What Student Did

With large samples, confidence intervals for population means can be constructed by using only the sample mean, sample standard deviation, sample size, and the properties of the normal distribution. This is true regardless of the distribution of the individual observations.

Early in the history of statistical practice, it was recognized that there was no similar result for small samples. Even when the individual observations themselves follow a normal distribution exactly, the difference between the sample and population means tends to be greater than the normal distribution predicts. For small samples, confidence intervals for the population mean constructed by using the normal distribution are too short (they contain the population mean less often than expected) and statistical tests (to be discussed) based on the normal distribution reject a true null hypothesis more often than expected. Analysts constructed these intervals and performed these tests for lack of anything better to do, but they were aware of the deficiencies and treated the results as descriptive rather than inferential.

William Sealey Gosset, who published under the pseudonym 'A Student of Statistics', discovered that when individual observations follow a normal distribution, confidence intervals for population means could be constructed in a manner similar to that for large samples. The only difference was that the usual multiplier was replaced by one that grew larger as the sample size became smaller. He also discovered that a similar method could be used to compare two population means provided individual observations in both populations follow normal distributions and the population standard deviations were equal (sample standard deviations are never equal)--the 1.96 is replaced by a multiplier that depends on the combined sample size. Also, the two sample standard deviations were combined (or pooled) to give a best estimate of the common population standard deviation. If the samples have standard deviations s1 and s2, and sample sizes n1 and n2, then the pooled standard deviation is

sp = ( [(n1-1) s1² + (n2-1) s2²] / [n1 + n2 - 2] )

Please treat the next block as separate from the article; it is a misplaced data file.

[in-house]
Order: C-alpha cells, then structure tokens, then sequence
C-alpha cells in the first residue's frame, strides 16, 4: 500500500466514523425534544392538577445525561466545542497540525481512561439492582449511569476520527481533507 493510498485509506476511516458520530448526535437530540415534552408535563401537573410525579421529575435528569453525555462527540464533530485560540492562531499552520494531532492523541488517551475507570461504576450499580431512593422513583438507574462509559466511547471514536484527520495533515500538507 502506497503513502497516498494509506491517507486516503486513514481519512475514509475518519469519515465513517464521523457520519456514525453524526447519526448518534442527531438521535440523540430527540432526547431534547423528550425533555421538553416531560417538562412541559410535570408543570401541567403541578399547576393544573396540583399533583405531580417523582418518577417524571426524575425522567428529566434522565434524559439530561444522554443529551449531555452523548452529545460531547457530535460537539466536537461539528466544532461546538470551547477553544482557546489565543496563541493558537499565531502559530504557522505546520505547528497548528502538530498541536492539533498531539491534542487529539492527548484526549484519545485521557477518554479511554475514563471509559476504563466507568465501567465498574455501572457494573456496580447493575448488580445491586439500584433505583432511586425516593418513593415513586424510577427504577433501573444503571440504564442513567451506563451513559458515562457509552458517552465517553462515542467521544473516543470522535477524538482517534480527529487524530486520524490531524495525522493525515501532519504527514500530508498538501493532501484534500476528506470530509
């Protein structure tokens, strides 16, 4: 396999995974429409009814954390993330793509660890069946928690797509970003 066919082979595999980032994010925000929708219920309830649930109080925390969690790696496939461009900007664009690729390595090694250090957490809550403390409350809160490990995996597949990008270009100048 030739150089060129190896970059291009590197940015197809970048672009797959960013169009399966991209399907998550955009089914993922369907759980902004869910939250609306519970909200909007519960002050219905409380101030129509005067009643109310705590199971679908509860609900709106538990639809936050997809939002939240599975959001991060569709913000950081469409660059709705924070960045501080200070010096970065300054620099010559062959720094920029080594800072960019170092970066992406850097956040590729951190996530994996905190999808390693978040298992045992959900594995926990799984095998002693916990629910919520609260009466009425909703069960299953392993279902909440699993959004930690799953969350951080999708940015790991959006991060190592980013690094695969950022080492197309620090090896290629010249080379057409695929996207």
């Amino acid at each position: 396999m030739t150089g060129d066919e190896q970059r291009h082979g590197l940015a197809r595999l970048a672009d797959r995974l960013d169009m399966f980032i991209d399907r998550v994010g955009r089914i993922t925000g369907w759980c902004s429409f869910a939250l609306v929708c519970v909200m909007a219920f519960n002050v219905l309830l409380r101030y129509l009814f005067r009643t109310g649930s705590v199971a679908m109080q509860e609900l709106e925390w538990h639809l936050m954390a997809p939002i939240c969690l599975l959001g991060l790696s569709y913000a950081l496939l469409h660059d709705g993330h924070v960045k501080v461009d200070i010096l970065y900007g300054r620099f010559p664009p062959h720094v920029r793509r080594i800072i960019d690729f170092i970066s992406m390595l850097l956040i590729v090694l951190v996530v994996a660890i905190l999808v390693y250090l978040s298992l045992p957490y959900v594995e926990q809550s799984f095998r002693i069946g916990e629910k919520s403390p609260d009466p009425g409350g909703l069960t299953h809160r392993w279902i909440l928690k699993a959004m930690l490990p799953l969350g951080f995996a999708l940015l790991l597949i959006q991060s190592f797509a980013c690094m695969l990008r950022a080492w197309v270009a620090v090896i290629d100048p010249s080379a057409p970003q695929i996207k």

and the standard deviation of the difference between the sample means is

sp (1/n1 + 1/n2)

It was now possible to perform exact significance tests and construct exact confidence intervals based on small samples in many common situations. Just as the multipliers in the case of large samples came from the normal distribution, the multipliers in the case of small samples came from a distribution which Student named the t distribution. Today, it is known as Student's t distribution.

There isn't just one t distribution. There is an infinite number of them, indexed (numbered) 1, 2, 3, and so on. The index, called "degrees of freedom," allows us to refer easily to any particular t distribution. ("Degrees of freedom" is not hyphenated. The only terms in statistics that are routinely hyphenated are "chi-square" and "goodness-of-fit.") The t distributions are like the normal distribution--unimodal and symmetric about 0--but they are spread out a bit more (heavier in the tails). As the degrees of freedom get larger, the t distribution gets closer to the standard normal distribution. A normal distribution is a t distribution with infinite degrees of freedom.

Each analysis has a particular number of degrees of freedom associated with it. Virtually all computer programs calculate the degrees of freedom automatically, but knowing how to calculate degrees of freedom by hand makes it easy to quickly check that the proper analysis is being performed and the proper data are being used.

When estimating a single population mean, the number of degrees of freedom is n - 1. When estimating the difference between two population means, the number of degrees of freedom is n1 + n2 - 2.

The only change in tests and confidence intervals from those based on large sample theory is the value obtained from the normal distribution, such as 1.96, is replaced by a value from a t distribution.

In the old days (B.C: before computers) when calculations were done by hand, analysts would use the normal distribution if the degrees of freedom were greater than 30 (for 30 df, the proper multiplier is 2.04; for 60 df, it's 2.00). Otherwise, the t distribution was used. This says as much about the availability of tables of the t distribution as anything else.

Today, tables of distributions have been replaced by computer programs. The computer thinks nothing about looking up the t distribution with 2351 degrees of freedom, even if it is almost identical to the standard normal distribution. There is no magic number of degrees of freedom above which the computer switches over to the standard normal distribution. Computer programs that compare sample means use Student's t distribution for every sample size and the standard normal distribution never comes into play.

We find ourselves in a peculiar position. Before computers, analysts used the standard normal distribution to analyze every large data set. It was an approximation, but a good one. After computers, we use t distributions to analyze every large data set. It works for large non-normal samples because a t distribution with a large number of degrees of freedom is essentially the standard normal distribution. The output may say t test, but it's the large sample theory that makes the test valid and large sample theory says that the distribution of a sample mean is approximately normal, not t!

Copyright © 1999 Gerard E. Dallal